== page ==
Use parallel structure in your writing

Parallel structure arranges words, phrases, clauses, or sentences in a series of two or more grammatically equivalent structures.

The following sentences demonstrate the value of parallelism in making meaning clear. Although both sentences are grammatically coherent, the patterning of the second (indicated by italics) makes the meaning easier to grasp.

Parallelism achieved by beginning each item in the series with a verb.

  • The trees are magnificent—twisted by winds, hammered by storms, and snows bent them.
  • The trees are magnificent—twisted by winds, hammered by storms, and bent by snows. 

Parallelism achieved by each clause beginning with a noun.

  • The law serves a double purpose; first, it protects the people, and second, the capture of criminals.
  • The law serves a double purpose; first, the protection of people, and second, the capture of criminals.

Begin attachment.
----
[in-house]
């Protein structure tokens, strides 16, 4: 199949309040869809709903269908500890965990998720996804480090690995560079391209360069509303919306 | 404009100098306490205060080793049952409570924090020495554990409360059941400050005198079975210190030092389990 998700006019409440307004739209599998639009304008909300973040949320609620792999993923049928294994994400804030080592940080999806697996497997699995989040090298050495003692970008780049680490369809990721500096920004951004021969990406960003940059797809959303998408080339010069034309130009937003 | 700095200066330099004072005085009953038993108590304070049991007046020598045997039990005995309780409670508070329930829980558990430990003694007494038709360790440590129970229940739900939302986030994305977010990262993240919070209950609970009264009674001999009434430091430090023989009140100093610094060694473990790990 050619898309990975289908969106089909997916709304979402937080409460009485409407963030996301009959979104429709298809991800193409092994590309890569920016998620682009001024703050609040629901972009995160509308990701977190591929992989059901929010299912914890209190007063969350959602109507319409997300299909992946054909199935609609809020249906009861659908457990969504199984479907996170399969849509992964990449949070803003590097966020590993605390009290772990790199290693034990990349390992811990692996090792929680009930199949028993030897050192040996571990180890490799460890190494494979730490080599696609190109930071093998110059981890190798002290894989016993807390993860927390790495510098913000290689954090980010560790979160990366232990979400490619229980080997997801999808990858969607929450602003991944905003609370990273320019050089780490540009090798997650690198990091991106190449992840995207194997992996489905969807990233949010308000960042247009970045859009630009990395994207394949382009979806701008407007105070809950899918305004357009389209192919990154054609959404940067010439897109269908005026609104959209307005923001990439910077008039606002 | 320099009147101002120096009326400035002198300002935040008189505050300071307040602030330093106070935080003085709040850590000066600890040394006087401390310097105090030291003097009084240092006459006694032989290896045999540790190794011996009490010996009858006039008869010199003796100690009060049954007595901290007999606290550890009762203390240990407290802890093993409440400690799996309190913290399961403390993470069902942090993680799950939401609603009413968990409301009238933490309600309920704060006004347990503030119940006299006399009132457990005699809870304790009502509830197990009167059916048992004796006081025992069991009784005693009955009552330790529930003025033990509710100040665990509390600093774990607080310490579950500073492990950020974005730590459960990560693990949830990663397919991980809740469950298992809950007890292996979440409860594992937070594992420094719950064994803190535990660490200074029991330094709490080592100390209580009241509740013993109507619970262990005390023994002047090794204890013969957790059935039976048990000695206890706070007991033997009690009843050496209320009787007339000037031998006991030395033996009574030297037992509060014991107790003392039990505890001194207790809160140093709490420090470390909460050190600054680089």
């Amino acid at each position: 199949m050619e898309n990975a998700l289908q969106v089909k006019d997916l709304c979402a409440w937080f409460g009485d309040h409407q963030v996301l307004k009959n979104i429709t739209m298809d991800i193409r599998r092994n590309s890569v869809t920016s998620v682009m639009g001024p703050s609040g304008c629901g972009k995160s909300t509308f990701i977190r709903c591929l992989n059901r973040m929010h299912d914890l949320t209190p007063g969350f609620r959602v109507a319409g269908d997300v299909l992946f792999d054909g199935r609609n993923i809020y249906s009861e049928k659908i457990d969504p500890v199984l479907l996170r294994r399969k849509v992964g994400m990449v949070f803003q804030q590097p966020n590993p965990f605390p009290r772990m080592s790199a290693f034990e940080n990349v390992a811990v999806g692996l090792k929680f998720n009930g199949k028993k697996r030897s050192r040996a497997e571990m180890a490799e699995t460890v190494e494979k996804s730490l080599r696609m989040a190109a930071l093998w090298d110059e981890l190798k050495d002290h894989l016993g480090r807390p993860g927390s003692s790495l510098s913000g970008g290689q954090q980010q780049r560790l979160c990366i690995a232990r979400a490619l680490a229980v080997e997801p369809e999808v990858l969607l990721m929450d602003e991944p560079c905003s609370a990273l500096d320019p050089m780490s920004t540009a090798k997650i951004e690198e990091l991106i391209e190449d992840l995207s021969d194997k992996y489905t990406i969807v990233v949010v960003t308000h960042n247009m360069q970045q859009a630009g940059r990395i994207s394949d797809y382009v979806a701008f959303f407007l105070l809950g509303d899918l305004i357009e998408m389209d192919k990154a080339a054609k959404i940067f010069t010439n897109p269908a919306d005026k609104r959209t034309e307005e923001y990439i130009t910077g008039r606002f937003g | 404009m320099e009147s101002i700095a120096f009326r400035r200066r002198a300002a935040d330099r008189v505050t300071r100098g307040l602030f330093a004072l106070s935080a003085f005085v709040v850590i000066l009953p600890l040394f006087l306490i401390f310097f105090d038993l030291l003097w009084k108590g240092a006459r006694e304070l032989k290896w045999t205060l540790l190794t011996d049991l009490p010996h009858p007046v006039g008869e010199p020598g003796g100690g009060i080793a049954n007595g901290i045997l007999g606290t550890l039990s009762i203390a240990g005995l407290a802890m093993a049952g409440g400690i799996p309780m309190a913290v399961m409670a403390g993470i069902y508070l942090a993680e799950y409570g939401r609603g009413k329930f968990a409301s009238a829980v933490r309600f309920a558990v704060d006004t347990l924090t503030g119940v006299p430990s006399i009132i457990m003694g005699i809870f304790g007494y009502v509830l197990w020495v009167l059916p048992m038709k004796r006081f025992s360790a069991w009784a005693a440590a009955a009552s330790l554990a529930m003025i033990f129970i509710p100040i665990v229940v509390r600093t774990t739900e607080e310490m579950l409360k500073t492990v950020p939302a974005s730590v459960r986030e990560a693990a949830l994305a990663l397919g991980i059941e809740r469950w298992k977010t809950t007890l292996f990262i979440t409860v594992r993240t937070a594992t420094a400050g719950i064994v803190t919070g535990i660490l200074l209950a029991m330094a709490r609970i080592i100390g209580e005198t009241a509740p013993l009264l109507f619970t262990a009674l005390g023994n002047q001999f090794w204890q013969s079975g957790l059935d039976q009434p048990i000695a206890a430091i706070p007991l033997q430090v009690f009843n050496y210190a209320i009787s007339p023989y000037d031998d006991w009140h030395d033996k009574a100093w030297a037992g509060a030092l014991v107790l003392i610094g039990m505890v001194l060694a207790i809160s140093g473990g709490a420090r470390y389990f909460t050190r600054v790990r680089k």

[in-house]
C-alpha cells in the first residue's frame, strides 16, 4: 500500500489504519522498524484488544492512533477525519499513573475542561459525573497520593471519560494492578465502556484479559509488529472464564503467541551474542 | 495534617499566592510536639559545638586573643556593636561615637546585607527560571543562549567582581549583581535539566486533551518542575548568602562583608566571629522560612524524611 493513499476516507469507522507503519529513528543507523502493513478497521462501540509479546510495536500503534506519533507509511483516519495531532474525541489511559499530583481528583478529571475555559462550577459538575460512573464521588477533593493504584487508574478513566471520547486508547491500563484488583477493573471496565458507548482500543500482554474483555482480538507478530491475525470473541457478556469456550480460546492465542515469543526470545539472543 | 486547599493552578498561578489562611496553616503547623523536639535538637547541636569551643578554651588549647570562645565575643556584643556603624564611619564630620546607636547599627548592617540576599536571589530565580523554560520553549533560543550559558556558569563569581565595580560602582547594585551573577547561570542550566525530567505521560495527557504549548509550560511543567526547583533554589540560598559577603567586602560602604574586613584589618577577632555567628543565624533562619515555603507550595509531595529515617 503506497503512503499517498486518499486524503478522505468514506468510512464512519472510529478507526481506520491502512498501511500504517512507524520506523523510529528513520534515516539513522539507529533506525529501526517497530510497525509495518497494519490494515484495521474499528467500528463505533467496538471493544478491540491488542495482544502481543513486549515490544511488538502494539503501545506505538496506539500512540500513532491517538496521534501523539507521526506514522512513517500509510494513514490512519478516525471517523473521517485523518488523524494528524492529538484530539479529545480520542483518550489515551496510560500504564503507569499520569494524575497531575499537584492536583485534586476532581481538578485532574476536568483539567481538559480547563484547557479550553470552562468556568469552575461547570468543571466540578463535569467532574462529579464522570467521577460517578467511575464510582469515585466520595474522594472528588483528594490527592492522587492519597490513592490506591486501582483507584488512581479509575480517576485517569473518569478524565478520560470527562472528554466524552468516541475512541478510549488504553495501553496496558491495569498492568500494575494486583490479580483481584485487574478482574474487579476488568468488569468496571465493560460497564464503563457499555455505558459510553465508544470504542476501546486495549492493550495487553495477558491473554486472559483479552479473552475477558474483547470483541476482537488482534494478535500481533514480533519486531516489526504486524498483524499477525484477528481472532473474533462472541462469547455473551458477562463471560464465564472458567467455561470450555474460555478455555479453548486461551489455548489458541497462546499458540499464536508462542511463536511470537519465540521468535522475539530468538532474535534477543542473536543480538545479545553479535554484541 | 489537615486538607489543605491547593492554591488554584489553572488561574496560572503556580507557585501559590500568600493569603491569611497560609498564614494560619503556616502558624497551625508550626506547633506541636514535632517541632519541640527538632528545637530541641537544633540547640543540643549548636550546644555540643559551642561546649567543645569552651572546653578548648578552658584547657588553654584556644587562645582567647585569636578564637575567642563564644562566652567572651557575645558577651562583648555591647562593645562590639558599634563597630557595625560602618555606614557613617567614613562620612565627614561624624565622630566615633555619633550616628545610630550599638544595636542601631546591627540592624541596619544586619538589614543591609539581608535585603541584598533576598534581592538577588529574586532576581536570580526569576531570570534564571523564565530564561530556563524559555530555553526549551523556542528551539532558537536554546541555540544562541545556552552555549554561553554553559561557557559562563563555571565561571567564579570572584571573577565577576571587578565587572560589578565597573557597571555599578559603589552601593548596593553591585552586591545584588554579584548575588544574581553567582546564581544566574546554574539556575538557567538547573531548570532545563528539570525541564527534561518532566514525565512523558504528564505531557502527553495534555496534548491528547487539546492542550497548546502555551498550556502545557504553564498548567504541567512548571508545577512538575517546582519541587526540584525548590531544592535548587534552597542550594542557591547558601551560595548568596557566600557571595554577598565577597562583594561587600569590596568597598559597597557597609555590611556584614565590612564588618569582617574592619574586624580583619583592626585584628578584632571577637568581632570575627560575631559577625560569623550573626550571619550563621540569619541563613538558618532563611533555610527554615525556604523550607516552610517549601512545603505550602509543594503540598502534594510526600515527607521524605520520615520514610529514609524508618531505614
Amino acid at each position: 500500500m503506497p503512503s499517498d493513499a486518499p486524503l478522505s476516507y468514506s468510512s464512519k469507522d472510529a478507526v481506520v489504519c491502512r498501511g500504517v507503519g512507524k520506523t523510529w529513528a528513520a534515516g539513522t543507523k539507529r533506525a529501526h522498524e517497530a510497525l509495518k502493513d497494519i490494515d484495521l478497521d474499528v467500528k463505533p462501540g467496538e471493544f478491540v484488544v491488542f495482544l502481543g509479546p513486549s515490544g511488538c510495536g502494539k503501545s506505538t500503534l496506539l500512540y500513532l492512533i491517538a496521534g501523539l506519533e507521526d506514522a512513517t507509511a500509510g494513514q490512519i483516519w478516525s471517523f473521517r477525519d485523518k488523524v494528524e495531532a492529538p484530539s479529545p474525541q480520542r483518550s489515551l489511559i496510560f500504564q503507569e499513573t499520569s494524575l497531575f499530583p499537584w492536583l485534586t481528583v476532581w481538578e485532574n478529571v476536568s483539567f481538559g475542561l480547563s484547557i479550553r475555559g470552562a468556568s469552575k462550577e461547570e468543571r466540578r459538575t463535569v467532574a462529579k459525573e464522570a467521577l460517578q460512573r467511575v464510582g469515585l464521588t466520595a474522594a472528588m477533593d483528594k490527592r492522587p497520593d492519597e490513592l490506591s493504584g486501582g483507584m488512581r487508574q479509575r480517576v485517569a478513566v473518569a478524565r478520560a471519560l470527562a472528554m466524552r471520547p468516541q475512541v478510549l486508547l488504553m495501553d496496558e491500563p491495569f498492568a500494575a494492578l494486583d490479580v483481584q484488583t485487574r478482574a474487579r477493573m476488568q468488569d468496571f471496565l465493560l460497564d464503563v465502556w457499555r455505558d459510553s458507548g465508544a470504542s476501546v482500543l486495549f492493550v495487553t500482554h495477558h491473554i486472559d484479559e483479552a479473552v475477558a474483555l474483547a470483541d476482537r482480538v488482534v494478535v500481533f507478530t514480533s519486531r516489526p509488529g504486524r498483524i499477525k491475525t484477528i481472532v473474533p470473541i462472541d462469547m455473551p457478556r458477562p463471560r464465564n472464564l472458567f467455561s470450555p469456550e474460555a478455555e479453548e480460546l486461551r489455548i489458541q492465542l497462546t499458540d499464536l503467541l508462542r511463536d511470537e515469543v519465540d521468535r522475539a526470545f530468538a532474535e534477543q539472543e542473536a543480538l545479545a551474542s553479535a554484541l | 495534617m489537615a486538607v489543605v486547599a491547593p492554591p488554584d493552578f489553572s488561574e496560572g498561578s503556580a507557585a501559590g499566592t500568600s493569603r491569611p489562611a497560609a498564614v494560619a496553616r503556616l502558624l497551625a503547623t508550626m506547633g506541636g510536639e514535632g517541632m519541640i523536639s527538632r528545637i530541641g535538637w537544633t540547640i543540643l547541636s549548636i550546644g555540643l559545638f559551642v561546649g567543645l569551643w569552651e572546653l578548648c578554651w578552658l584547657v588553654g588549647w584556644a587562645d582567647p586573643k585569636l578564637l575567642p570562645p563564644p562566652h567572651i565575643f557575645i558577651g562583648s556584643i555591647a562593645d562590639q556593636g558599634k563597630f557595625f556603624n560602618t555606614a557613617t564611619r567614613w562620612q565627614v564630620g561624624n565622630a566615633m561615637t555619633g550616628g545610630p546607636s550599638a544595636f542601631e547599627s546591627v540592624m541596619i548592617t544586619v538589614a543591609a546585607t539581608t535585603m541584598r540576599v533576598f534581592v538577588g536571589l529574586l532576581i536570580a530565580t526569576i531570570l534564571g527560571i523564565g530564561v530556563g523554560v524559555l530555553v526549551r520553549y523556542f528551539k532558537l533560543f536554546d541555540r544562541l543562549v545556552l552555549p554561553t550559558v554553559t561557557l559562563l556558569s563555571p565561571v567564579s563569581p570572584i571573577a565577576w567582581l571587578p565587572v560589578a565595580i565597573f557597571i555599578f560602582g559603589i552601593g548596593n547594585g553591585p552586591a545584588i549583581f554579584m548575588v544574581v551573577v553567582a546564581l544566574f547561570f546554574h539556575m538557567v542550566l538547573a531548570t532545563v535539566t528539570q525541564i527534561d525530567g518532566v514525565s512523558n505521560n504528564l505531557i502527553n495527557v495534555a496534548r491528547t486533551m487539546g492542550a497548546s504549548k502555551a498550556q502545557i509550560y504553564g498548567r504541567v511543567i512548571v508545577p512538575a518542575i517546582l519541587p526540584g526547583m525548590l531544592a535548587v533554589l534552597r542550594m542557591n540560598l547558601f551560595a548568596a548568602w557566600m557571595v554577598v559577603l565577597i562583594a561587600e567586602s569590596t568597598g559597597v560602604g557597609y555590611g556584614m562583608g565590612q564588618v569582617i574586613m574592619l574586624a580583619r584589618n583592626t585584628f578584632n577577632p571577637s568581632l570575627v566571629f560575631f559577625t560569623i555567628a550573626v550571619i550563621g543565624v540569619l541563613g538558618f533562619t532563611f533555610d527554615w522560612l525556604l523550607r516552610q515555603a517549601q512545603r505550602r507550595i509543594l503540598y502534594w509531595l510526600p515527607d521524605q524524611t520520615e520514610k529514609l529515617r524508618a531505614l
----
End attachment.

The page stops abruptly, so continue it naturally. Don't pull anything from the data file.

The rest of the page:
Lack of parallel structure often shows up in lists.
Notice how beginning each item in the list with the same grammatical structure makes it quicker to read and to understand.

  • The Ways and Means Committee wanted the following information:
    • The names of all personnel.
    • What are the types of positions in the field offices?
    • The rate of turnover for the past five years.
    • They also wanted to know what our recruiting plans are for the next fiscal year.
  • The Ways and Means Committee wanted the following information:
    • The names of all personnel.
    • The types of positions in the field offices. (Or, The types of field office positions.)
    • The rate of turnover for the past five years.
    • Our recruiting plans for the next fiscal year.

Although the last item in this list does not begin with “the” and includes an adjective, it remains parallel to the others because it begins with a noun.